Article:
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Turning a deaf ear

When it comes to repudiation of racism, words speak louder thanactions, according to a York University study that suggests people arefar more tolerant of bigotry than they might express.

When it comes to repudiation of racism, words speak louder than actions, according to a York University study that suggests people are far more tolerant of bigotry than they might express.

While people would clearly condemn racism in advance, the majority of non-black people would sit mute and indifferent as blatant acts of anti-black racism occurred before them, according to the Toronto research, published Friday in the journal Science.

“People expect in a very deliberate fashion that they’ll be offended by racism, that they’ll censor or avoid racists,” says York psychologist Kerry Kawakami, the lead author of the study.
“But our (research) showed that that’s not the case when they’re actually placed in that situation.”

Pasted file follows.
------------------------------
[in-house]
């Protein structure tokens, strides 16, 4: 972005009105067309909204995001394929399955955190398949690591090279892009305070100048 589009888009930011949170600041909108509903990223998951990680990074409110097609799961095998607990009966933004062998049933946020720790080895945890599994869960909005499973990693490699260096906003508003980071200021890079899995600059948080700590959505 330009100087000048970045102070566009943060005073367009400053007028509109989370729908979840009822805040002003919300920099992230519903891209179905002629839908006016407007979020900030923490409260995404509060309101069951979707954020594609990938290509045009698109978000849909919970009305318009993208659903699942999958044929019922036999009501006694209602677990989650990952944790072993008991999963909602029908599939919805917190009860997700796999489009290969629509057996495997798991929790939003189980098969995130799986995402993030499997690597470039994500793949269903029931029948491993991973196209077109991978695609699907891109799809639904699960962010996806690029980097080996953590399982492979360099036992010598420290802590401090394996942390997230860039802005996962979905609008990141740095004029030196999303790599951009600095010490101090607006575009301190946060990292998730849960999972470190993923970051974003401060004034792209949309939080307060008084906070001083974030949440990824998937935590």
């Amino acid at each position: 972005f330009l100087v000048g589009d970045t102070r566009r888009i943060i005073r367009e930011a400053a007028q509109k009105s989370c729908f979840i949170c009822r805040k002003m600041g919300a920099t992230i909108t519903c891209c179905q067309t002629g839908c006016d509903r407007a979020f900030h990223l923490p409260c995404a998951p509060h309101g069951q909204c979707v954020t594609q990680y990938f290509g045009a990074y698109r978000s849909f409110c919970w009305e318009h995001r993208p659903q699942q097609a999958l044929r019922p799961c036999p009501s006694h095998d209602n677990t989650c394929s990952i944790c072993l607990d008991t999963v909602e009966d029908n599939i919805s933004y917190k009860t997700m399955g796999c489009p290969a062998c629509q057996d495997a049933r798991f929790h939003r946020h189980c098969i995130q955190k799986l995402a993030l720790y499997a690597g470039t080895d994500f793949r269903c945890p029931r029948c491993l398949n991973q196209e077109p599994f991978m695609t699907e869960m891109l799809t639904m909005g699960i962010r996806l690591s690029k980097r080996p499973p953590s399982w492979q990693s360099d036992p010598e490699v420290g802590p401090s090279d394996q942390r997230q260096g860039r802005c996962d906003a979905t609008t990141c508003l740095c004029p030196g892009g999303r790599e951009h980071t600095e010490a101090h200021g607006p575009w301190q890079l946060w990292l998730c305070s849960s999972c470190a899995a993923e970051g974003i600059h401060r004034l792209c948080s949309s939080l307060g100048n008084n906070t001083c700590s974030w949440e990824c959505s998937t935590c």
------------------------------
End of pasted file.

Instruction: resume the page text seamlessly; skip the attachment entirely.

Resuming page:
Indeed, while paying strident lip service to their anti-racist attitudes, most of the study’s non-black subjects did not try to rebuke or even avoid a mock bigot who had been planted in their midst.

The York paper, which also involved University of British Columbia and Yale University researchers, involved some 120 non-black students.

For the study, researchers placed three students in a classroom, one white and one black and one white or Asian. And while two of the students, the black and one white, were in on the scheme, the third believed they were all there waiting for a study to begin.

“Then the black person stands up and says, ‘I forgot my cellphone’ and he walks out of the room. And as he walks out, he gently hits the other white person on the knee,” Kawakami explains. When the black person left the room, the white person turned to the other person and said something racist — “in some cases extremely racist,” Kawakami said.

Despite using offensive terms, the planted bigot faced little or no reprisal from the majority of white subjects.

Emotional responses

In an accompanying article, a pair of U.S. researchers says the York work may simply point to a quirk of being a participant in an experiment. Psychologists Eliot Smith, of Indiana University, and Diane Mackie, of the University of California, Santa Barbara, say experimental subjects are usually in an unfamiliar mindset, and that a strange perspective may ­alter their emotional responses.

 
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